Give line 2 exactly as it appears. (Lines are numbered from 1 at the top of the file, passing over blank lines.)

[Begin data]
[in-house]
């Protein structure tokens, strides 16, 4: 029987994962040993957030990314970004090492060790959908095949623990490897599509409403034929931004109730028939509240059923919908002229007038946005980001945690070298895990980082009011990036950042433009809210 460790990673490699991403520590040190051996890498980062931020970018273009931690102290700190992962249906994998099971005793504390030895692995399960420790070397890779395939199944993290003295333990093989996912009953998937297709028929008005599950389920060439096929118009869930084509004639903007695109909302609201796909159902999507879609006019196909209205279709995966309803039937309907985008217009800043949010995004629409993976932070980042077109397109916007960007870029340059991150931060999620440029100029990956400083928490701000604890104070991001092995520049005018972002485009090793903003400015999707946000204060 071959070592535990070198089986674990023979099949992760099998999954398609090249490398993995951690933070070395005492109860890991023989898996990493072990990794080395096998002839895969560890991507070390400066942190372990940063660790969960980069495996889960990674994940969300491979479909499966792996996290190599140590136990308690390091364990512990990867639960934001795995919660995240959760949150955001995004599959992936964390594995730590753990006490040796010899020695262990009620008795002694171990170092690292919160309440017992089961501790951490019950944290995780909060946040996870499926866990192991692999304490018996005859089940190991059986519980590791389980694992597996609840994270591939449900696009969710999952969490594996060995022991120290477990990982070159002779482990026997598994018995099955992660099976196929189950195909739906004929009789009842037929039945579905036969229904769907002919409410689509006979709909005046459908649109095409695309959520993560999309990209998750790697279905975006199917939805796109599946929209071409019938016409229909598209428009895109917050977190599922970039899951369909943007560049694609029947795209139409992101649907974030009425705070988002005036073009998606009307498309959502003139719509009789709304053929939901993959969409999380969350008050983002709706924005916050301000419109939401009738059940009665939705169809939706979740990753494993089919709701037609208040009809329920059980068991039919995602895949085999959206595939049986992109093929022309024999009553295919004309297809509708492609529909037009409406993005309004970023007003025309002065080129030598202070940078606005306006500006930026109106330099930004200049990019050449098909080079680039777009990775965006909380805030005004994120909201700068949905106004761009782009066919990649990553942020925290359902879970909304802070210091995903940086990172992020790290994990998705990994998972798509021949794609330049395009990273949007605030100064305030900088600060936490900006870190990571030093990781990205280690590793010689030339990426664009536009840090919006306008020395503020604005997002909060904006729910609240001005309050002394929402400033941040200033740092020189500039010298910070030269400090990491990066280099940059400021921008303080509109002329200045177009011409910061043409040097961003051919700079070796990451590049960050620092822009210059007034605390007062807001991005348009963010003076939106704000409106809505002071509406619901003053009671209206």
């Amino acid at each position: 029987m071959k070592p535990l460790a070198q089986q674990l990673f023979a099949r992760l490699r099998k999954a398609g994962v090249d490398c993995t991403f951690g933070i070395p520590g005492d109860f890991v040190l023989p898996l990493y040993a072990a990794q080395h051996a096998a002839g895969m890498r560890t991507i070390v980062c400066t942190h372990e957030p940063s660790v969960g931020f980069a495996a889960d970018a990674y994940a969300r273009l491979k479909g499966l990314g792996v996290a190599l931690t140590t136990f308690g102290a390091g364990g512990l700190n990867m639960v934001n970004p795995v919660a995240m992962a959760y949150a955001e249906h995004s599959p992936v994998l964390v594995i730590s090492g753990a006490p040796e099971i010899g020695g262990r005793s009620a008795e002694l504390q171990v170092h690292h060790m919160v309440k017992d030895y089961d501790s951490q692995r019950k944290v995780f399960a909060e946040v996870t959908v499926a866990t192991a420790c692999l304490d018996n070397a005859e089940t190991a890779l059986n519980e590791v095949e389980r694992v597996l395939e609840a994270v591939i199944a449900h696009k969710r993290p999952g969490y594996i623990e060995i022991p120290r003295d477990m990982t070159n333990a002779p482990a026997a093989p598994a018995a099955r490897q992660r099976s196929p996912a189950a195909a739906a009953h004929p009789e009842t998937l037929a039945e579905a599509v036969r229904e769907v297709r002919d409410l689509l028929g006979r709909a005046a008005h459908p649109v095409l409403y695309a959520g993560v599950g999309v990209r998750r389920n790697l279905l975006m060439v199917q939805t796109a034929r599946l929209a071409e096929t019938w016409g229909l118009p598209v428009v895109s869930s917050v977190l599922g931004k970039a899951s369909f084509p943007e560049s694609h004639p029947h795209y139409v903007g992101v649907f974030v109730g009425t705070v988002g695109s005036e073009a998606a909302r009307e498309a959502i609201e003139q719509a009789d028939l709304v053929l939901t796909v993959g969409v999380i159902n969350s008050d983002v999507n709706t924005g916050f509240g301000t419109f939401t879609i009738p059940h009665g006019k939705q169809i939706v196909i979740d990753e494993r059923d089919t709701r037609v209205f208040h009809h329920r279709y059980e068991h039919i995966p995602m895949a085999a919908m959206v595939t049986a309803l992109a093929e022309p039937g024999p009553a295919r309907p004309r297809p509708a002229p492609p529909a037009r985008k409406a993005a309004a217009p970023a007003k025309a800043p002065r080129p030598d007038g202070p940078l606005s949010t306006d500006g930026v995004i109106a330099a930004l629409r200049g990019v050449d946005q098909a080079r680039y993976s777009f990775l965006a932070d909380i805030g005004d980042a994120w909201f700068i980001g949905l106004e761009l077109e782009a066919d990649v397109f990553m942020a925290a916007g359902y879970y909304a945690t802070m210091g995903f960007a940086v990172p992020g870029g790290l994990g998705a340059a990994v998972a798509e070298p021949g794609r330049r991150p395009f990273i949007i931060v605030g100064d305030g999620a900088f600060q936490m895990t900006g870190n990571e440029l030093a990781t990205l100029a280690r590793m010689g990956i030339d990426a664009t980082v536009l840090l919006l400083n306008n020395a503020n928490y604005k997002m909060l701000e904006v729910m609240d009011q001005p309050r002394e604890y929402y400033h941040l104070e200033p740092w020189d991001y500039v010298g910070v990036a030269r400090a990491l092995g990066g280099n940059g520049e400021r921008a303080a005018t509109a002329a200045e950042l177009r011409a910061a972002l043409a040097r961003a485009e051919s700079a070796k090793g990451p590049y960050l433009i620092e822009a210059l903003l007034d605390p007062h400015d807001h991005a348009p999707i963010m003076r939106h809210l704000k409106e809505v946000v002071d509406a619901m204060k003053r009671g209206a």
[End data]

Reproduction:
């Protein structure tokens, strides 16, 4: 029987994962040993957030990314970004090492060790959908095949623990490897599509409403034929931004109730028939509240059923919908002229007038946005980001945690070298895990980082009011990036950042433009809210 460790990673490699991403520590040190051996890498980062931020970018273009931690102290700190992962249906994998099971005793504390030895692995399960420790070397890779395939199944993290003295333990093989996912009953998937297709028929008005599950389920060439096929118009869930084509004639903007695109909302609201796909159902999507879609006019196909209205279709995966309803039937309907985008217009800043949010995004629409993976932070980042077109397109916007960007870029340059991150931060999620440029100029990956400083928490701000604890104070991001092995520049005018972002485009090793903003400015999707946000204060 071959070592535990070198089986674990023979099949992760099998999954398609090249490398993995951690933070070395005492109860890991023989898996990493072990990794080395096998002839895969560890991507070390400066942190372990940063660790969960980069495996889960990674994940969300491979479909499966792996996290190599140590136990308690390091364990512990990867639960934001795995919660995240959760949150955001995004599959992936964390594995730590753990006490040796010899020695262990009620008795002694171990170092690292919160309440017992089961501790951490019950944290995780909060946040996870499926866990192991692999304490018996005859089940190991059986519980590791389980694992597996609840994270591939449900696009969710999952969490594996060995022991120290477990990982070159002779482990026997598994018995099955992660099976196929189950195909739906004929009789009842037929039945579905036969229904769907002919409410689509006979709909005046459908649109095409695309959520993560999309990209998750790697279905975006199917939805796109599946929209071409019938016409229909598209428009895109917050977190599922970039899951369909943007560049694609029947795209139409992101649907974030009425705070988002005036073009998606009307498309959502003139719509009789709304053929939901993959969409999380969350008050983002709706924005916050301000419109939401009738059940009665939705169809939706979740990753494993089919709701037609208040009809329920059980068991039919995602895949085999959206595939049986992109093929022309024999009553295919004309297809509708492609529909037009409406993005309004970023007003025309002065080129030598202070940078606005306006500006930026109106330099930004200049990019050449098909080079680039777009990775965006909380805030005004994120909201700068949905106004761009782009066919990649990553942020925290359902879970909304802070210091995903940086990172992020790290994990998705990994998972798509021949794609330049395009990273949007605030100064305030900088600060936490900006870190990571030093990781990205280690590793010689030339990426664009536009840090919006306008020395503020604005997002909060904006729910609240001005309050002394929402400033941040200033740092020189500039010298910070030269400090990491990066280099940059400021921008303080509109002329200045177009011409910061043409040097961003051919700079070796990451590049960050620092822009210059007034605390007062807001991005348009963010003076939106704000409106809505002071509406619901003053009671209206």